The parameters and guidelines contained in this Investment Plan are intended to be
sufficiently flexible to accommodate a broad range of events in the capital market environment,
as well as new developments in investment practices and technology. The Investment Plan is
subject to change and as new information becomes available, the Plan will be periodically
reviewed and revised as prevailing conditions warrant.
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Although The Citadel Development Foundation (currently The Citadel Foundation) was
chartered in 1961, it was not until 1964 that the acquisition of funds was sufficient to justify the
retention of a trustee for the safekeeping and management of these funds. The C & S Trust
Department was retained for this purpose. Between April 1964 and January 1966, an Investment
Committee evolved and was given discretionary power over the Foundation's investments in
consultation with the trustee. In September 1966, the treasurer reported capital of $88,676.
Three years later, the Investment Committee was requested by the Board of Directors to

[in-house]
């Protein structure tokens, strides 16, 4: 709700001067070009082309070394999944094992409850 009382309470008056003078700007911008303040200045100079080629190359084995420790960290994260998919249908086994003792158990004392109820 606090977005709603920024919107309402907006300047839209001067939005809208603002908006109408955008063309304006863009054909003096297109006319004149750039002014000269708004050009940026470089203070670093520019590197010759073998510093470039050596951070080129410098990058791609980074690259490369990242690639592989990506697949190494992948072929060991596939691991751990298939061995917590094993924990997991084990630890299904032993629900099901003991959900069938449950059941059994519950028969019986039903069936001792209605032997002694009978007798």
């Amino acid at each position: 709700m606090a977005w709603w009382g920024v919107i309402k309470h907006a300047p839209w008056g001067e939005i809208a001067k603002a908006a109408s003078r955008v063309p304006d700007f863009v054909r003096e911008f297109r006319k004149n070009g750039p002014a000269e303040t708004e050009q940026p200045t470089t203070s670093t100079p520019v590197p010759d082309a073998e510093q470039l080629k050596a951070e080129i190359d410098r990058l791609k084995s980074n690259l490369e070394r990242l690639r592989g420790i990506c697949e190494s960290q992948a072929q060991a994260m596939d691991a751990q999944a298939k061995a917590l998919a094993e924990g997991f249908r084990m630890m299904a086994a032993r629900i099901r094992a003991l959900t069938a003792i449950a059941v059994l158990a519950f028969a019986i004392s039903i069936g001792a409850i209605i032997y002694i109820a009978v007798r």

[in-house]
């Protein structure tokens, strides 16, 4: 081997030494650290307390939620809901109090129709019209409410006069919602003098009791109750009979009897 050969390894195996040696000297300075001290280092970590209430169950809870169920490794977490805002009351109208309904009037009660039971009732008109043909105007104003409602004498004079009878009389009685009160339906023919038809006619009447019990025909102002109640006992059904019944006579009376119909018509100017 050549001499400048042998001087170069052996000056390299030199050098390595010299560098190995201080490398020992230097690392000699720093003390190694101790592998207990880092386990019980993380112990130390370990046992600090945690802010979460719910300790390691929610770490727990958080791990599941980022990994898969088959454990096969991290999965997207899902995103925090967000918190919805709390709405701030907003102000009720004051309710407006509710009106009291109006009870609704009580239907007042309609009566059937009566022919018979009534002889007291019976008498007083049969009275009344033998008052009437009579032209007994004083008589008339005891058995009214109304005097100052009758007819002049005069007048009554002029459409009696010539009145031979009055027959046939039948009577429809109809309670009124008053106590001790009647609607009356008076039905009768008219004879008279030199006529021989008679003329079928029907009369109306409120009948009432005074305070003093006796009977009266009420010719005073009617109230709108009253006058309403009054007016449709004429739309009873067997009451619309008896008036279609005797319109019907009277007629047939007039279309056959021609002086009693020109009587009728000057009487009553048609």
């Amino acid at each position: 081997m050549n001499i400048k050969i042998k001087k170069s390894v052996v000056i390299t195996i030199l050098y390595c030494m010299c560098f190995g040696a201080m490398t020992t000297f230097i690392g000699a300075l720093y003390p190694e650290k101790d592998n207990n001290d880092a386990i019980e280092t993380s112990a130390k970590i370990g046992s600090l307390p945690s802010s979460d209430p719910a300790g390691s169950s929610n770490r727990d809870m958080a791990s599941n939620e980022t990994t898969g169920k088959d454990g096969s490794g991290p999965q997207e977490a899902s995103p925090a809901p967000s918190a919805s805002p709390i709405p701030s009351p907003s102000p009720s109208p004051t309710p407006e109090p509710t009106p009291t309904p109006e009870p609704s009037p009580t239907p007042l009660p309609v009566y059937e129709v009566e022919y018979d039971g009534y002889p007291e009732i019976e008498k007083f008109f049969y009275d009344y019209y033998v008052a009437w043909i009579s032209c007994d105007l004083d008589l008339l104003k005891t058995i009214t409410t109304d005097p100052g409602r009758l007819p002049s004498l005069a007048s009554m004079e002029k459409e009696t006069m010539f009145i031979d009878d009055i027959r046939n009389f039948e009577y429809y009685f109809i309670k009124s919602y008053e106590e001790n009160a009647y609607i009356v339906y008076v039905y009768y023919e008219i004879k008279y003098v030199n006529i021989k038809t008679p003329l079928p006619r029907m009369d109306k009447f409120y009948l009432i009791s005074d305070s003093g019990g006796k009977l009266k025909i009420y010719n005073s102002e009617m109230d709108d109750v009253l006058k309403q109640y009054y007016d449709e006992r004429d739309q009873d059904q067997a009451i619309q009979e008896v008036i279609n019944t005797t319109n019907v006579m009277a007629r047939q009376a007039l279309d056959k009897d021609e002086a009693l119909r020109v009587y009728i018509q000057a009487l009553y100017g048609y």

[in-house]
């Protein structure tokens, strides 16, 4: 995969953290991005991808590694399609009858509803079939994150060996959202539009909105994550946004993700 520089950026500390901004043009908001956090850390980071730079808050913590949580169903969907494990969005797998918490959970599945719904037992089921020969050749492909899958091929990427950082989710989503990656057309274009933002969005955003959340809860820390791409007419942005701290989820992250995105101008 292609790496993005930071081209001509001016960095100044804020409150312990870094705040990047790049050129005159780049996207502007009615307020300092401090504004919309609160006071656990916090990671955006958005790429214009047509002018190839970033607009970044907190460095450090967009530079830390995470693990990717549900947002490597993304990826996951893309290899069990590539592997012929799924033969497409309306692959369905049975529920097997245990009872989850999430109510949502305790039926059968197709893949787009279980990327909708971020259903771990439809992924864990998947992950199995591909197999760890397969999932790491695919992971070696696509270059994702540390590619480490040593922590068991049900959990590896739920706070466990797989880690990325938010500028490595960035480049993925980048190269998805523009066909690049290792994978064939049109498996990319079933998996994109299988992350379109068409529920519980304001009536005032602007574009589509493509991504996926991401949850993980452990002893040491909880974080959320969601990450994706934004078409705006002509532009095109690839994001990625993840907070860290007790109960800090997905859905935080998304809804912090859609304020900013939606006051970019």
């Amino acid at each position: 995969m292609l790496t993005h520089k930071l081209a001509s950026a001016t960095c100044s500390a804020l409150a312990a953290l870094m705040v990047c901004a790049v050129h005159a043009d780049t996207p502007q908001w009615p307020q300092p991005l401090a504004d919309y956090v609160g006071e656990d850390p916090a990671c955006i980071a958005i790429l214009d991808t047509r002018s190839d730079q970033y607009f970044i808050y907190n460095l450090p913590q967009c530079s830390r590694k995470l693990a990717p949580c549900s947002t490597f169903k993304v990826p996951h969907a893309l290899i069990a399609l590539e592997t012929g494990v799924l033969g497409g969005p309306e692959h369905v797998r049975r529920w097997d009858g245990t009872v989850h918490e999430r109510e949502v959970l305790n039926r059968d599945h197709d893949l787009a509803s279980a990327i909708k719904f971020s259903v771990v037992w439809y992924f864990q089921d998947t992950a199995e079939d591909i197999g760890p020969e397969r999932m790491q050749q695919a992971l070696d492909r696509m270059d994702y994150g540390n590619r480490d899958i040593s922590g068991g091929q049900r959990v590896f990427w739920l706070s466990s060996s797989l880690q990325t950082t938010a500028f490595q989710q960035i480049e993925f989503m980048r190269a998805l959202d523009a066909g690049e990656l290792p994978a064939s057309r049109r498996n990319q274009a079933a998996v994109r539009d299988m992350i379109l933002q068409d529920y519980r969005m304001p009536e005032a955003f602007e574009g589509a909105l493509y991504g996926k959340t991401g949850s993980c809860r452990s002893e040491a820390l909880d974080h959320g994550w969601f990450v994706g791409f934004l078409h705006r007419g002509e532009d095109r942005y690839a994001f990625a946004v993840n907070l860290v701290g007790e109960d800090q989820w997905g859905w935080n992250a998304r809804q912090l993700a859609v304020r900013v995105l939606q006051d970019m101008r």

formulate an investment philosophy which, for the next several years, was to be primarily
concerned with the preservation of capital and modest growth. In keeping with these objectives,
CDF investments during the 1970s were slowly shifted to fixed income instruments. In 1977,
the Board formally adopted the following Investment Principles and Objectives:
1. Preservation of principal
2. Production of reasonable income
3. Production of sufficient appreciation to offset inflation
In 1981, the sale of The Daniel Building in Greenville, South Carolina, created a large cash
surplus, and consequently, in April the Board authorized the use of professional investment
counselors for the management of the Foundation's assets.